ST. GEORGE — The Utah State Capitol will be closed to the public this upcoming legislative session due to the potential of violent protests taking place, as well as to curb the spread of COVID-19.
The Utah Legislature announced Wednesday that public participation in the 45-day legislative session will be conducted virtually. This decision comes in the wake of the Utah Highway Patrol raising concerns over protests planned for the State Capitol coinciding with the start of the legislative session Monday.
Rep. Walt Brooks, R-St. George, told St. George News on Wednesday that the UHP plans to keep the building closed indefinitely due to a potential threat of violence from demonstrations and the spread of COVID-19.
Brooks and other lawmakers were in Salt Lake City on Wednesday being updated on the situation.
“Personally, I feel extremely safe at the Capitol and have tremendous faith in the UHP,” Brooks said.
News media has reported the potential for violent protests and upheaval in Washington, D.C. and across the nation – namely in the capital cities of each state – next week in relation to the inauguration of President-elect Joe Biden. The possibility of these protests taking place follows the protest in the nation’s capital last week that turned deadly for a Capitol Police officer and others when protesters stormed the U.S. Capitol building during a joint session of Congress. The day’s protests were held by Trump supporters who recited claims of the presidential election being rigged and stolen.
The same day, protesters in Utah, some who were also armed with firearms, protested at the Utah State Capitol. Unlike the protest in Washington, D.C, the one in Utah was largely uneventful.
In a call for peace and calm in the wake of the incident, President Donald Trump said, “There has been reporting that additional demonstrations are being planned in the coming days, both here in Washington and across the county. I have been briefed by the U.S. Secret Service on the potential threats. Every American deserves to have their voice heard in a respectful and peaceful way. That is your First Amendment right. But I cannot emphasize that there must be no violence, no law breaking and no vandalism of any kind.”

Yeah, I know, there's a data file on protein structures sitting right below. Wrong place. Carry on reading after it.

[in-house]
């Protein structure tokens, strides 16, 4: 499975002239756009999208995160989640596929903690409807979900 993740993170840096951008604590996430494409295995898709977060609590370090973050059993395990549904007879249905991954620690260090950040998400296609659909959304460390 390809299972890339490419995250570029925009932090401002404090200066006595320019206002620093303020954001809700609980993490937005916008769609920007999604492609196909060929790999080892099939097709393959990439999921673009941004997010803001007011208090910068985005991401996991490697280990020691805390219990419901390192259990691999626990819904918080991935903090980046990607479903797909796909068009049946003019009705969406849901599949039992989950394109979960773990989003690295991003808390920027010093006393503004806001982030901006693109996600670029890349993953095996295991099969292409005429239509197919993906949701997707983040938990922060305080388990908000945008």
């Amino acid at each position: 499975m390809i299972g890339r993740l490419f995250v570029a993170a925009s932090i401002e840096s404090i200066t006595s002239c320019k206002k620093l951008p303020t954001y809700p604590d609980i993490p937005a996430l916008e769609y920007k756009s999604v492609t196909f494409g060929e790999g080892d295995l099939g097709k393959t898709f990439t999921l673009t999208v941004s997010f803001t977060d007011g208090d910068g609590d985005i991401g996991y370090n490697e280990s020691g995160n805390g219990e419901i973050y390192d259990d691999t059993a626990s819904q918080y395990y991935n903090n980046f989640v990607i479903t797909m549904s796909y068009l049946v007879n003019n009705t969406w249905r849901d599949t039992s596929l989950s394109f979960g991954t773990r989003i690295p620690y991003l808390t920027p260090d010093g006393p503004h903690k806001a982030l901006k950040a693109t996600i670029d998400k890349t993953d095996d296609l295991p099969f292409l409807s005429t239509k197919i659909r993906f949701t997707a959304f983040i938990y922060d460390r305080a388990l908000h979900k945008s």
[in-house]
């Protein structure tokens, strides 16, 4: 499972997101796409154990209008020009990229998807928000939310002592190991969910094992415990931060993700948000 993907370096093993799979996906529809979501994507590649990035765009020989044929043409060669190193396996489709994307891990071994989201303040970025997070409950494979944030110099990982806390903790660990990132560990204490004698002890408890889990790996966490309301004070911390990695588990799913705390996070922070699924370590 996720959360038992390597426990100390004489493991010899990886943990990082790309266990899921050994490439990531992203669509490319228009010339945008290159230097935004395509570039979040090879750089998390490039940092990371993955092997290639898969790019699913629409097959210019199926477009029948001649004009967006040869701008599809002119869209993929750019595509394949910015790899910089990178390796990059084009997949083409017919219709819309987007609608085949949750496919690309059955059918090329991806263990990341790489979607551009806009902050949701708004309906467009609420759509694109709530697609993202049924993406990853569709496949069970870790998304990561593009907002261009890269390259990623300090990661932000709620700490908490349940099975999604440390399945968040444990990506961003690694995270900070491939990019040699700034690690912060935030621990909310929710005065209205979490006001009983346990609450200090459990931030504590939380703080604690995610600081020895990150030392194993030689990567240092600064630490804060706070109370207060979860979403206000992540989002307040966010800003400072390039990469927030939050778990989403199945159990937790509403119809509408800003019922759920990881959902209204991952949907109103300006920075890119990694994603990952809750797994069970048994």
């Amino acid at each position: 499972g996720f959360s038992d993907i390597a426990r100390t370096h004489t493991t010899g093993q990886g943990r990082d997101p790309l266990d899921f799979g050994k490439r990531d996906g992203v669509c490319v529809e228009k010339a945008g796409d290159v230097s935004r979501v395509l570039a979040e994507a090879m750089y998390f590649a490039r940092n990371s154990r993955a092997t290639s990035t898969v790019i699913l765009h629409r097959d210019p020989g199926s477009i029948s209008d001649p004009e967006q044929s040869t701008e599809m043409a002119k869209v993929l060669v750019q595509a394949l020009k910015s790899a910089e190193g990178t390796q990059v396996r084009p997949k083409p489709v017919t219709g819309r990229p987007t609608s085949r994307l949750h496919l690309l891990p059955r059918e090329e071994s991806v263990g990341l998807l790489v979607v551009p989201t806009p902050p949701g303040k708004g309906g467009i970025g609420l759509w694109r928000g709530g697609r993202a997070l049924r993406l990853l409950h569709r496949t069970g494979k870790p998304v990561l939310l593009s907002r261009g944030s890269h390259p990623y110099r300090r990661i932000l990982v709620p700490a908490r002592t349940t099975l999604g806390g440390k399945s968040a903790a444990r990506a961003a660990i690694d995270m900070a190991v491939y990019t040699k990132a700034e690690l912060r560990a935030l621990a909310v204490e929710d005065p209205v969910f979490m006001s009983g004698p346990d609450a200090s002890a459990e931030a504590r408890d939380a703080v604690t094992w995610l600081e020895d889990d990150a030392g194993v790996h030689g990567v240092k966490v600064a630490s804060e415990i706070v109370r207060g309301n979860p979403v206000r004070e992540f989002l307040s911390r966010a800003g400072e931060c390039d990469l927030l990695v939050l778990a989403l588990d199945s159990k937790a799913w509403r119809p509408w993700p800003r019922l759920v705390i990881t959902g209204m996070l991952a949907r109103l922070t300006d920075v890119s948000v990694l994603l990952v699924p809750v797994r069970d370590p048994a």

Utah Senate President J. Stuart Adams said in a statement that the upcoming session of the Legislature would be “unconventional,” yet added measures have been put in place and are being refined to enable public input through remote means.
“We recognize the value of public input and have worked to fine-tune a process that enables remote public comment,” Adams said. “We encourage all Utahns to utilize this new process throughout the session.”
Over the last 10 months, legislative staff have worked to initiate remote public participation, providing all Utahns the opportunity to participate in the legislative process.
Audio and video improvements permit virtual access to all legislative proceedings. Utahns can now watch presentations and spontaneously request to provide input during a live committee meeting as if they were in a committee room.
“Our primary concerns are for the safety of those who would be in the Capitol under ordinary circumstances and for the Legislature to be able to conduct the business of the people without interruption,” Speaker of the House Brad Wilson said in Wednesday’s statement. “It is unfortunate we have to take this step but we have the procedures and technologies in place to allow us to adjust and move forward. We will work closely with the Utah Highway Patrol as we evaluate conditions and determine when in-person options can resume.”
The public can access all committee meetings and legislative floor debates at le.utah.gov.
Brooks said lawmakers were given the choice to attend the session in person or virtually. He said he intends to attend in person.
“The Capitol is a very secure place,” he said, adding that he also has “a lot of confidence in the people of Utah” not to resort to violent protests. However, he followed that up by saying people should strive to have their voices heard in “a peaceful and lawful way.”
Rep. Travis Seegmiller, R-St. George, said in a text to St. George News that, “As every possible measure is taken to keep our beautiful Utah Capitol building a safe place for everyone, we must be sure that the Constitutional rights and freedom of the public to have access to their lawmakers is 100% protected.”
Another Southern Utah legislator who plans to attend the session in person is Rep.V. Lowry Snow, R-Santa Clara.
“I plan to be there as I feel the work we’re doing there needs to move forward,” he said.
Concerning the possibility of protests, Snow said he supports the right of citizens to peacefully protest, yet condemned what happened in Washington, D.C. last week.
“It was completely unacceptable, and I condemn it in the strong terms,” he said.
The 2021 general session of the Utah Legislature begins Monday and runs through March 5.
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